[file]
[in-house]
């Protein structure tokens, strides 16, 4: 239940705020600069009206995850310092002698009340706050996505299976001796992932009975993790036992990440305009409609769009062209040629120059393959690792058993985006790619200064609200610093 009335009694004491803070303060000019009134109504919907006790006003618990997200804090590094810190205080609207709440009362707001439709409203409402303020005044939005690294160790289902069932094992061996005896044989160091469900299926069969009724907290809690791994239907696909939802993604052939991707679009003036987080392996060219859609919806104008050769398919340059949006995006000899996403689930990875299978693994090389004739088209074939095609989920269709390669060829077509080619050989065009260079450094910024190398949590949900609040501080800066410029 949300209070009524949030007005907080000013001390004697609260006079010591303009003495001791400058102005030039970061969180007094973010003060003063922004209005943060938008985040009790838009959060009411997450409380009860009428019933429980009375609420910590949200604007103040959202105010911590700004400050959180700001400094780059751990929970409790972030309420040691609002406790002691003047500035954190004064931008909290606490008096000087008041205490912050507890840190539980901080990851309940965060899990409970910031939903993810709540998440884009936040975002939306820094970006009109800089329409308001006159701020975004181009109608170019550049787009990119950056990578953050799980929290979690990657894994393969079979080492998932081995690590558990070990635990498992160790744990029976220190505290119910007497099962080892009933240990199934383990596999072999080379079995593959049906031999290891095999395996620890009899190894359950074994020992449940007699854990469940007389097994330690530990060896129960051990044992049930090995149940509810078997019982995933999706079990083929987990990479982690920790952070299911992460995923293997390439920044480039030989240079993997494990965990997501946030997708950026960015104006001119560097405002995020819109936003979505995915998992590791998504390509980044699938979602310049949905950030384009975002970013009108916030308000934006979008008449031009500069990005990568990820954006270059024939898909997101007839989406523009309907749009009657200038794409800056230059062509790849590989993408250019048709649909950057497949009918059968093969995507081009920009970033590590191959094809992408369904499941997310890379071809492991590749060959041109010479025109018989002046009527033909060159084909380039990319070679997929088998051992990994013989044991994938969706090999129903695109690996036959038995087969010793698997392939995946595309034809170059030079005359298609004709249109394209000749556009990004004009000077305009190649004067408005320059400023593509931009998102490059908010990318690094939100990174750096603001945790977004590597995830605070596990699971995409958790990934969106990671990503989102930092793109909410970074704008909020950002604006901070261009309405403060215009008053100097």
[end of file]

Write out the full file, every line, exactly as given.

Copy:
[in-house]
């Protein structure tokens, strides 16, 4: 239940705020600069009206995850310092002698009340706050996505299976001796992932009975993790036992990440305009409609769009062209040629120059393959690792058993985006790619200064609200610093 009335009694004491803070303060000019009134109504919907006790006003618990997200804090590094810190205080609207709440009362707001439709409203409402303020005044939005690294160790289902069932094992061996005896044989160091469900299926069969009724907290809690791994239907696909939802993604052939991707679009003036987080392996060219859609919806104008050769398919340059949006995006000899996403689930990875299978693994090389004739088209074939095609989920269709390669060829077509080619050989065009260079450094910024190398949590949900609040501080800066410029 949300209070009524949030007005907080000013001390004697609260006079010591303009003495001791400058102005030039970061969180007094973010003060003063922004209005943060938008985040009790838009959060009411997450409380009860009428019933429980009375609420910590949200604007103040959202105010911590700004400050959180700001400094780059751990929970409790972030309420040691609002406790002691003047500035954190004064931008909290606490008096000087008041205490912050507890840190539980901080990851309940965060899990409970910031939903993810709540998440884009936040975002939306820094970006009109800089329409308001006159701020975004181009109608170019550049787009990119950056990578953050799980929290979690990657894994393969079979080492998932081995690590558990070990635990498992160790744990029976220190505290119910007497099962080892009933240990199934383990596999072999080379079995593959049906031999290891095999395996620890009899190894359950074994020992449940007699854990469940007389097994330690530990060896129960051990044992049930090995149940509810078997019982995933999706079990083929987990990479982690920790952070299911992460995923293997390439920044480039030989240079993997494990965990997501946030997708950026960015104006001119560097405002995020819109936003979505995915998992590791998504390509980044699938979602310049949905950030384009975002970013009108916030308000934006979008008449031009500069990005990568990820954006270059024939898909997101007839989406523009309907749009009657200038794409800056230059062509790849590989993408250019048709649909950057497949009918059968093969995507081009920009970033590590191959094809992408369904499941997310890379071809492991590749060959041109010479025109018989002046009527033909060159084909380039990319070679997929088998051992990994013989044991994938969706090999129903695109690996036959038995087969010793698997392939995946595309034809170059030079005359298609004709249109394209000749556009990004004009000077305009190649004067408005320059400023593509931009998102490059908010990318690094939100990174750096603001945790977004590597995830605070596990699971995409958790990934969106990671990503989102930092793109909410970074704008909020950002604006901070261009309405403060215009008053100097």